Designed to be energy efficient and environmentally sensitive, the house will use passive solar heating, and rotating photovoltaic panels will track the sun generate electricity, says Smart Home director Tom Rose. Solar thermal panels on the roof will capture the sun's energy to heat water for bathing and washing, and a green roof will help insulate the building. Two, 5,000-gallon cisterns will collect rainwater to be used to flush toilets and irrigate landscaping. The Smart House also will meet LEED green building standards.

Rose is most excited about the modular design of the walls of the house, which will give the students complete access to all the interior wiring, plumbing, and HVAC systems.

"I think that is really cool because it will provide opportunities for students to innovate without destroying something," Rose says. "Each bedroom can become their own personal laboratory."

The living space on the first floor of the house is essentially a large common room with a kitchen and a presentation room, says Rose. "We're trying to achieve a culture that surrounds innovation," he says. "We want the people who live here to be constantly innovating, and we want that lifestyle to flow into the labs."

The southeast and southwest corners of the first floor are occupied by a clean lab housing computers and other high-tech testing equipment and a dirty lab where various prototypes will be fabricated. In addition to accommodating 10 students on the second floor, the home also will serve as a lab to support research by 40 to 50 other students each semester. You can view the detailed construction drawings of the house at smarthome.duke.edu/plans/drawings.pdf(PDF).

Among the items the students will be studying is what Rose refers to as the holy grail of home technology, the single control unit that runs everything in the house. "There is no solution now to make the entire house automated," he says. But they'll also be looking at the question of whether or not consumers are even interested in that.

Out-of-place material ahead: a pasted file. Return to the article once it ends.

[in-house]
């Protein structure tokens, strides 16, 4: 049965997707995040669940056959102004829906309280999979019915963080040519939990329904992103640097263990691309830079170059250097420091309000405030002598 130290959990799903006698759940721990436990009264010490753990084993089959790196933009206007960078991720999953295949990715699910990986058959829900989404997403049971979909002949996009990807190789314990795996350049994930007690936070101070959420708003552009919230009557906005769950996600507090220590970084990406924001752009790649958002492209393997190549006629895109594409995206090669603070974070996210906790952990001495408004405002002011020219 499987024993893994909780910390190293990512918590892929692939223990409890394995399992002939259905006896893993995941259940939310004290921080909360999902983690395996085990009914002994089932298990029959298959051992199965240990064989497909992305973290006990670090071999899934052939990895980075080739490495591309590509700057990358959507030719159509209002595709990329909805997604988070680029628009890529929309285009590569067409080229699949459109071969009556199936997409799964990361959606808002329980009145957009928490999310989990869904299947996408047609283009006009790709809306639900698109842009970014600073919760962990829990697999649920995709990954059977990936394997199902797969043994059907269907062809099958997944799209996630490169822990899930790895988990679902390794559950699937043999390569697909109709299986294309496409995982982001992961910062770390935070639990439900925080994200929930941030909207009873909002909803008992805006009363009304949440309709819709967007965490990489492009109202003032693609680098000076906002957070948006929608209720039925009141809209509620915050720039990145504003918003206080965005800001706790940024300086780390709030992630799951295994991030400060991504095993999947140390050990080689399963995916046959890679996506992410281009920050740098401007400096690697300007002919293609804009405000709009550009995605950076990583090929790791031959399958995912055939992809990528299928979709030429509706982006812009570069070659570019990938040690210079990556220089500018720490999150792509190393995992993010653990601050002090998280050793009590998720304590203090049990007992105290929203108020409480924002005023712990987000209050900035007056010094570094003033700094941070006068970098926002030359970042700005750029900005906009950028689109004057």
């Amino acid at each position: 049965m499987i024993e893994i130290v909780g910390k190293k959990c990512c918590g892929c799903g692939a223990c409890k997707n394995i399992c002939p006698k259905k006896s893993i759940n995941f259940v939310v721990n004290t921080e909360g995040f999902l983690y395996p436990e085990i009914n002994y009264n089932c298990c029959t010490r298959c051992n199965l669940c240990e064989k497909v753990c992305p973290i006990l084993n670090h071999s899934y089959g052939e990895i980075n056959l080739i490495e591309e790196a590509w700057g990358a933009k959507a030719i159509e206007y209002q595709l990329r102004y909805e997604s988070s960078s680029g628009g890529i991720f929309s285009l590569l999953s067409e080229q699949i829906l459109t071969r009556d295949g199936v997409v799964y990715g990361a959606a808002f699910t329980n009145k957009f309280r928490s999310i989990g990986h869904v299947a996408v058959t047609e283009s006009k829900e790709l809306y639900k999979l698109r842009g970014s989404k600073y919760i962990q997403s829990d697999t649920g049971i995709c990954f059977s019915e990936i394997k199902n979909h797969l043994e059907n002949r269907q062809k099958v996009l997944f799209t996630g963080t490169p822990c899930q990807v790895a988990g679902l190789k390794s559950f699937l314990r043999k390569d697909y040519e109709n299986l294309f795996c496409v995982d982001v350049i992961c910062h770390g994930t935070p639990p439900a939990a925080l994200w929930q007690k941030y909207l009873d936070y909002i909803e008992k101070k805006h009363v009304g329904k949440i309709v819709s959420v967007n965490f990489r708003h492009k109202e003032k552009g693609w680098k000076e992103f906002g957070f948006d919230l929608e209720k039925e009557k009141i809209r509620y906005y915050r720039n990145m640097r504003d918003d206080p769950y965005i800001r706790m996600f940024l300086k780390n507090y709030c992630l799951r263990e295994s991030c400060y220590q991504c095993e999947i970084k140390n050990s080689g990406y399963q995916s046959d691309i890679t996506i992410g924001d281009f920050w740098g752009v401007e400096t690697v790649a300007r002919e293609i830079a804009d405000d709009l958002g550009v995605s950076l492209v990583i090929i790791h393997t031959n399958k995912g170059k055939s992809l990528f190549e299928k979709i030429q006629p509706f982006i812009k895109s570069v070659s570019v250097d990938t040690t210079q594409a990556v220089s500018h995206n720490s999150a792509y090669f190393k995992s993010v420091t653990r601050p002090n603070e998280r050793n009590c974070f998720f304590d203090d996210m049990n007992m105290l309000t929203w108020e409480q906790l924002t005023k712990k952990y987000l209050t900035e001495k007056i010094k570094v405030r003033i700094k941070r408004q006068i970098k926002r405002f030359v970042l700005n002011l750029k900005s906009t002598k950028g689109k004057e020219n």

"There is a disconnect right now between what the vast majority of homeowners want and what some super-automation groups think people want," Rose says. "It is clear that people are very interested in reducing their energy bill and want a good degree of automation in entertainment and security centers. But it's not clear they want them to work with each other."

None of it would have happened without the help of major donors. The Home Depot kicked off its sponsorship with $2 million in cash and building materials to cover construction costs of the 6,000-square-foot house, says Nancy Kielty, senior merchant for The Home Depot.

The retailer got involved for three reasons, Kielty says. First, it makes The Home Depot more relevant to homeowners. "We're a destination for electrical and plumbing knowledge," she says. "For us to be really relevant and reflect what technology is doing in homes today, this helps. Technology has changed so much and so quickly."

Second, home technology still has no standardization in the marketplace. The Smart Home could help manufacturers find platforms for different systems to communicate. And third, it gives the retailer access to "some really talented young people," Kielty says. "They're really interested in [the issue of] aging in the home and how technology could improve that. For them to take a medical student and bring them in, it's so fascinating."